Why You Should Embrace Unpredictability: What Line of Business Owners (and Finance) Can Learn From IT

I’m pretty sure that title scared away many of the finance people who might otherwise have read this post. But in a business climate where change is the norm, unpredictability is a part of life. And in the words of Taylor Swift,

“You have to embrace the unpredictability of life instead of fearing it.”

OK, on the one hand, it’s Taylor Swift. On the other hand, she just kicked Tim Cook’s butt from here to Cupertino without breaking a sweat. It might make some uncomfortable, but Ms. Swift’s advice is good advice for your business in the digital age.

Everything has changed – technology, customer preferences, competitive landscape – and will continue to change as we transition to digital business. The world your business competes in is becoming increasingly unpredictable. Did anyone see Uber coming before it happened? It used to be that you knew who your competitors were. But today, you don’t know where the next competitive challenge is coming from, which leaves a lot of CEO’s asking the question, “How do we avoid getting Uber’d?”

The answer is simple, but complex at the same time. The best way to avoid being Uber’d is to be ready for it – prepared in advance. But how do you prepare for the next challenge when you can’t imagine in your wildest dreams where it’s coming from?

This is something your IT team figured out years ago. Your business kept throwing requests at IT for more complex services and faster response times than they could deliver from a static 1989-style IT infrastructure. It just took too long to respond to changes in demand and to get new applications up and running, putting your business at a disadvantage.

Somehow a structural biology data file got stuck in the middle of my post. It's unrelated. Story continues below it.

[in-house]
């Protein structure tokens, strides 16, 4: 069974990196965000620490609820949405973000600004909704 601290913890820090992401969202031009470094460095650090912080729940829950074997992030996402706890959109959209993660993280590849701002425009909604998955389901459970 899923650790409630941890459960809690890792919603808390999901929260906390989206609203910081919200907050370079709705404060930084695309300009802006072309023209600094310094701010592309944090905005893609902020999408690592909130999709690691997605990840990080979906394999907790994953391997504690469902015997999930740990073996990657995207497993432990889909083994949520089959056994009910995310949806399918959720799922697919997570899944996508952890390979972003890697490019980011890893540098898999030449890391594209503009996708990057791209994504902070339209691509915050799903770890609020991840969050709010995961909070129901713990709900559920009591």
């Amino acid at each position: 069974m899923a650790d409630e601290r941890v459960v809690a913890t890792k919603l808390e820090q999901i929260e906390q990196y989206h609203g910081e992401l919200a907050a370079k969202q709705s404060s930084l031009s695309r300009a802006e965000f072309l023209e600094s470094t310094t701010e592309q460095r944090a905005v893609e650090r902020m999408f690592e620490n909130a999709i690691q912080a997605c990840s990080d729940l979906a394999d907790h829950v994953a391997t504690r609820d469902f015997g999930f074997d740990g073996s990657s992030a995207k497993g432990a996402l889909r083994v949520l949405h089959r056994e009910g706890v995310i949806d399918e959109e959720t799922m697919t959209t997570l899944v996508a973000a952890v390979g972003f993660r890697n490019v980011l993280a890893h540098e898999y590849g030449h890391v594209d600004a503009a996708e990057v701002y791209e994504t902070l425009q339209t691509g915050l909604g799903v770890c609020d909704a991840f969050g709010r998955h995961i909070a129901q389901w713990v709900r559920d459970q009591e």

Enter virtual computing. The whole point of virtual computing is to be prepared for unpredictable demand and growth. Virtual computing empowers flexibility and agility in provisioning computing services. Need new capacity to support a spike in usage? In the time it takes to hit a few mouse clicks, your IT team can shift capacity to your application. Need to bring up a new application? A few more clicks, maybe some console commands, and you have new virtual machines ready to go. If you don’t have the available capacity in house, you can quickly rent it from external cloud services. Software defined networking then allows IT to connect everything in minutes or hours, instead of the days and weeks it used to take. Admittedly, it’s not always quite that simple, but you get the point.

In virtual computing you don’t have to know in advance what’s coming. You have the tools in hand to respond to unpredictable changes.

Your lines of business need the same flexibility as your IT team. That starts with flexible monetization systems that allow you to go to market quickly with creative new offerings and new packaging of existing services, either ahead of or in response to your competition. You’ll need to reduce product development cycles to take advantage of the huge benefits of being first to market and to respond more quickly when a competitor surprises you, reducing their advantage. And you might need to decentralize control, giving line of business managers more autonomy to respond to market conditions with new offerings and price plans.

You can’t predict the future, no matter how much information you have. You don’t know where the next challenge is coming from, but you do know it’s coming. When consumer preferences change, be in position to be the first to respond. When a new challenger enters the market, instead of getting Uber’d, be in position to shake it off and provide an answer.

With the right business capabilities in place, the unpredictability of markets can actually become an advantage. Rather than worrying about unpredictability, embrace it. Take a lesson from your IT team, and put a business structure in place that allows you to take advantage of the unpredictable nature of digital business.